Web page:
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Missoula diversifies

In a city surrounded by scenic mountains at the convergence of three rivers, including one that runs through downtown, and within 100 miles of seven wilderness areas, you would expect outdoor recreational opportunities to abound.

And they do in Missoula, Mont., with its post card location. “There are significant outdoor recreational opportunities,” said Linda McCarthy, executive director of the Missoula Downtown Association. “There is lots of skiing, hiking, bicycling, kayaking, fly fishing.”

However, many visitors to the city in the heart of northwestern Montana’s Glacier Country are surprised at its cultural diversity and vibrancy.

“We have so many cultural events, people who are not from here are often times surprised,” said McCarthy.

When Katie Stanton, marketing and communications director for the Missoula Art Museum, moved to the city 12 years ago from Cincinnati, she took newspapers from three cities in Montana to get acclimated to her new state.

Saving elk, fighting fires

Two attractions near Missoula give groups a look at efforts to preserve elk and to fight forest fires.

The Rocky Mountain Elk Foundation Visitor Center has hands-on exhibits that showcase the work of the 25-year-old international nonprofit foundation, which works to ensure the future of elk and other wildlife and their habitat.

The free, three-year-old center also has a Lewis and Clark display, a collection of world-record elk mounts, a Western wildlife diorama and a state-of-the-art conservation theater.

Its gift shop has wildlife art and hand-crafted and Montana-made items.

Groups can tour the Smokejumper Visitor Center, the nation’s largest training base for fire fighters, known as smokejumpers, who parachute into remote areas to fight forest fires.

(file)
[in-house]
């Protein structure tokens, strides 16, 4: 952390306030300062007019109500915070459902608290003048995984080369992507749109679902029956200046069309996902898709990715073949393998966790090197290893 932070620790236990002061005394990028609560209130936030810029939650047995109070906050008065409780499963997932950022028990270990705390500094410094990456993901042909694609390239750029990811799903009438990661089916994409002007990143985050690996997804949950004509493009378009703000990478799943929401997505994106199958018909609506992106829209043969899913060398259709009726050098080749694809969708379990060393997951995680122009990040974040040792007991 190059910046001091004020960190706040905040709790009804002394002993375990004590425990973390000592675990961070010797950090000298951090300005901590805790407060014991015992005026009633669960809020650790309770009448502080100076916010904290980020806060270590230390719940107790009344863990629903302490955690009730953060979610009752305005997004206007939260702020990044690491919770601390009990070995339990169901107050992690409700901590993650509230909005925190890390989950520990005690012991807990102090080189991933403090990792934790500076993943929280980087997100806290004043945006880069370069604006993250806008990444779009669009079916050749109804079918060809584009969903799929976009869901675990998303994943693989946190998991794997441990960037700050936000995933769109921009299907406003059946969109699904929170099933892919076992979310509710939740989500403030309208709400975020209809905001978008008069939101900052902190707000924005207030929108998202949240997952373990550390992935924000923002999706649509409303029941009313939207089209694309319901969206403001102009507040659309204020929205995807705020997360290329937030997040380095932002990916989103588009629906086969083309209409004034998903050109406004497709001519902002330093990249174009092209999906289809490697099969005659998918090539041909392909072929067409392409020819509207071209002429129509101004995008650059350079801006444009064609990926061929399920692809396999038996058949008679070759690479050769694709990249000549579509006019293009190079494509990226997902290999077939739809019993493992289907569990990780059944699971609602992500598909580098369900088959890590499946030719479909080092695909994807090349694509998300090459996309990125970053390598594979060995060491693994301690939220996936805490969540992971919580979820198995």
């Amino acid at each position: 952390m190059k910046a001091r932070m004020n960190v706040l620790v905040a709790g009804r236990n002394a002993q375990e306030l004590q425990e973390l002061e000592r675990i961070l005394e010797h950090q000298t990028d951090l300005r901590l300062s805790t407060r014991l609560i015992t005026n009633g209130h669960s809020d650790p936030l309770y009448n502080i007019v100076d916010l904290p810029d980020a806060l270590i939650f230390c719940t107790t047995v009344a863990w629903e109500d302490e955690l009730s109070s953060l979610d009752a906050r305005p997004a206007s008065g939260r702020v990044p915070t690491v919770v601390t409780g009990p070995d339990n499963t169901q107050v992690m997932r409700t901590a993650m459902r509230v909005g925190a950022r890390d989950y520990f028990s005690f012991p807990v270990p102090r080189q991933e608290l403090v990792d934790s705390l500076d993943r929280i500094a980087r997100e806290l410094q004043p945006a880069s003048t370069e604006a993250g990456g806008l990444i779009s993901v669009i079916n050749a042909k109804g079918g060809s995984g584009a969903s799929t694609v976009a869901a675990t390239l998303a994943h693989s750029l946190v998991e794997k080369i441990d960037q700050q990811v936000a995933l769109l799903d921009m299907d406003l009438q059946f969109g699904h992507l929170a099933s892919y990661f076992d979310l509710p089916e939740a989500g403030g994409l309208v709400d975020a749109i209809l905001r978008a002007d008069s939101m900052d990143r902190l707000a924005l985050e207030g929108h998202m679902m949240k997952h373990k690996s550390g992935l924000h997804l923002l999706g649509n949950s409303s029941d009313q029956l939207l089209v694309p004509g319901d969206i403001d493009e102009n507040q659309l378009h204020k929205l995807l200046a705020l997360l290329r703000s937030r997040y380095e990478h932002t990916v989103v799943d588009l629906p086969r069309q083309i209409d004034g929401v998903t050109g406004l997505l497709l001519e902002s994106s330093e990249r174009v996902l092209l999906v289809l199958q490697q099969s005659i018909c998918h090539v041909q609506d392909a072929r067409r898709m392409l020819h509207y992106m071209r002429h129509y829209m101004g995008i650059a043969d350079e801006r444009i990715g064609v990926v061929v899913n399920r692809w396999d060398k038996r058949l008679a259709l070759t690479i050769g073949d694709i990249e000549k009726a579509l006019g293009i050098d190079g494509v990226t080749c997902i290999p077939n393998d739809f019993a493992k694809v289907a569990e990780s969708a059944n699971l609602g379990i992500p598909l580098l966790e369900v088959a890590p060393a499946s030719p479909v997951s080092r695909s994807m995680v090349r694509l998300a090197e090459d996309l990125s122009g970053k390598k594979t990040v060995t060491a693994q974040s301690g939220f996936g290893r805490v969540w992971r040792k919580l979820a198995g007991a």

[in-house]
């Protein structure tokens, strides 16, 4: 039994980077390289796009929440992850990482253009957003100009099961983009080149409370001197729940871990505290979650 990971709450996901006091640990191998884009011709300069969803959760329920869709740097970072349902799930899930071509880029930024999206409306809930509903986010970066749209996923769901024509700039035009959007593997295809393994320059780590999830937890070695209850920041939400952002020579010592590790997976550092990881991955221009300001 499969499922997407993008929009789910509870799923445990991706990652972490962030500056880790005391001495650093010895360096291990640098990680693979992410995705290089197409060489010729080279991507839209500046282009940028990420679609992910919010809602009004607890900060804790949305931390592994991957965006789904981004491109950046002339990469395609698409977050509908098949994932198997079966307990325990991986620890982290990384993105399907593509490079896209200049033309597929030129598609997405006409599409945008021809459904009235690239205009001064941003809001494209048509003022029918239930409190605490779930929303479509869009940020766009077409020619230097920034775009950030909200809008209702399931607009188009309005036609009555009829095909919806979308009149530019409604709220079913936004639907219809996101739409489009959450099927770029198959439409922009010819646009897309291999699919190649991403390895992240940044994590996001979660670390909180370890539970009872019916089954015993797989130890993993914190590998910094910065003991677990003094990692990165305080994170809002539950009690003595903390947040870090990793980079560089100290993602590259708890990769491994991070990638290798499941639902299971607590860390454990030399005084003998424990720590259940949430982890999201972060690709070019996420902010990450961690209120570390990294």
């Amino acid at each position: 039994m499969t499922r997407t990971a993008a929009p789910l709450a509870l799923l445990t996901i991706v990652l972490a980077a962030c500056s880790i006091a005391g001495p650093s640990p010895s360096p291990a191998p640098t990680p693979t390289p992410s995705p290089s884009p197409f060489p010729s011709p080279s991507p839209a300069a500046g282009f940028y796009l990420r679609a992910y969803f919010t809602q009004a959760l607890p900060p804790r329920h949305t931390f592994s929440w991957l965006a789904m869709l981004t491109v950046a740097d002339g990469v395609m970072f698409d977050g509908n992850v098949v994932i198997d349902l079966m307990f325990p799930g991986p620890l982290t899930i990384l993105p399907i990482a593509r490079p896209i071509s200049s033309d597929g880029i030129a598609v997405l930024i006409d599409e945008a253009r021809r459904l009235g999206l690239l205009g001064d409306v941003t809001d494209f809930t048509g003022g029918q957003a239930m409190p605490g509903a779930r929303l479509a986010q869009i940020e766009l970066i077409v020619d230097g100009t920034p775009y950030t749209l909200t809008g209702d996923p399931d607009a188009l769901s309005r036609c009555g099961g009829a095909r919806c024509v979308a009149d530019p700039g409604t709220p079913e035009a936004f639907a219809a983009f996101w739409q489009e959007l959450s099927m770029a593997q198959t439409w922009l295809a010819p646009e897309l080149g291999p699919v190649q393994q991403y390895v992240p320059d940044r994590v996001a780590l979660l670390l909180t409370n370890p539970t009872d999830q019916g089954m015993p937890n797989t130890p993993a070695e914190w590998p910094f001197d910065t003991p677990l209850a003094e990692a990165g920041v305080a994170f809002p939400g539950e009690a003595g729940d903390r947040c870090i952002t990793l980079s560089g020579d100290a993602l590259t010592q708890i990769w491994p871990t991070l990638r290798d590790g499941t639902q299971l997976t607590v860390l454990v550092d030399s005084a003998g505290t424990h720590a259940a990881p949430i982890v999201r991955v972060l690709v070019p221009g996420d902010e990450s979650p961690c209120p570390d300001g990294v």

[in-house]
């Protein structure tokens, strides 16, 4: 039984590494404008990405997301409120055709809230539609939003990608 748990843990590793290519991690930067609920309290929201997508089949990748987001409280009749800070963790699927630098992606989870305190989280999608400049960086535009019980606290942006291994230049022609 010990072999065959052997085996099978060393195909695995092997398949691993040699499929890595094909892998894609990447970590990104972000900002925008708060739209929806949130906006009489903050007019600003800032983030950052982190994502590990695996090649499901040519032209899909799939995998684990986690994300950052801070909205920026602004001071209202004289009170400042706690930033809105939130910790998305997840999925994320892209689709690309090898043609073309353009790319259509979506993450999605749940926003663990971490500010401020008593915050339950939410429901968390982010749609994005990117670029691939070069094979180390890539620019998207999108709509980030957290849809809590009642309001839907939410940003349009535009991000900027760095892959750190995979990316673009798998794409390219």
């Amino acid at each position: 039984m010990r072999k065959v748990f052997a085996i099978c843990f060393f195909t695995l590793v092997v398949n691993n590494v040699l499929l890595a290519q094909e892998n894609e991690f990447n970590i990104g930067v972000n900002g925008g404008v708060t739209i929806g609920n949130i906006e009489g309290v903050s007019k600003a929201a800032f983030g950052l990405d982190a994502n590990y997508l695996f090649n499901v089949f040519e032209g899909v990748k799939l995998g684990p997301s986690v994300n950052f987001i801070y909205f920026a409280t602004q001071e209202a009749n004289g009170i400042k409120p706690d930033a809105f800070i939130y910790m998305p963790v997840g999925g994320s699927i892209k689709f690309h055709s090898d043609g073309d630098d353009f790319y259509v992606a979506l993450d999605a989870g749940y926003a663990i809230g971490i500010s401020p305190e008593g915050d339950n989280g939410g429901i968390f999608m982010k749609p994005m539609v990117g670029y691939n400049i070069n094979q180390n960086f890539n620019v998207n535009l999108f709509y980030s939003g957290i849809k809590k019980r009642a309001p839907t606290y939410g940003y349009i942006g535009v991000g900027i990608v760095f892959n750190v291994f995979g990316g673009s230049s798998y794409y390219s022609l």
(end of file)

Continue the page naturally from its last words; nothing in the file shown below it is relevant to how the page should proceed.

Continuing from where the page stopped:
The visitor center has displays, dioramas and videos about their training, and guided tours take visitors into the parachute loft to show how the parachutes are sewn and to the training facilities.

“I found the attitude in Missoula was far different,” she said. “It is very accepting and inviting of new things. It has several nicknames, including Paris of the West and the Garden City.”

Tia Troy, public relations manager for the Glacier Country Regional Tourism Commission, noted, “In Montana, Missoula reigns supreme as a cultural hub, with live theater, a vibrant downtown, live music literally every day of the week, First Friday Art Nights and a healthy population of writers and artists.”

“Kind of town square”

So, when a group leader fam trip visits Missoula this month, McCarthy will take them on a one-hour walking tour of downtown with its historic buildings and bustling shopping and dinning scenes and along the Clark Fork River waterfront where Caras Park is “kind of the town square.”

“There is an outdoor pavilion in a beautiful waterfront park where we have 75 events or more a year,” she said.

The park is also the location of the Carousel for Missoula, an inspiring story of community involvement. An army of volunteers spent three years and 100,000 hours carving and painting 38 ponies and two chariots and repairing an antique frame and motor.

“People love it,” said Barb Neilan, executive director of the Missoula Convention and Visitors Bureau. “The carousel is open to dong special things. She does mystery nights and will close down for groups.”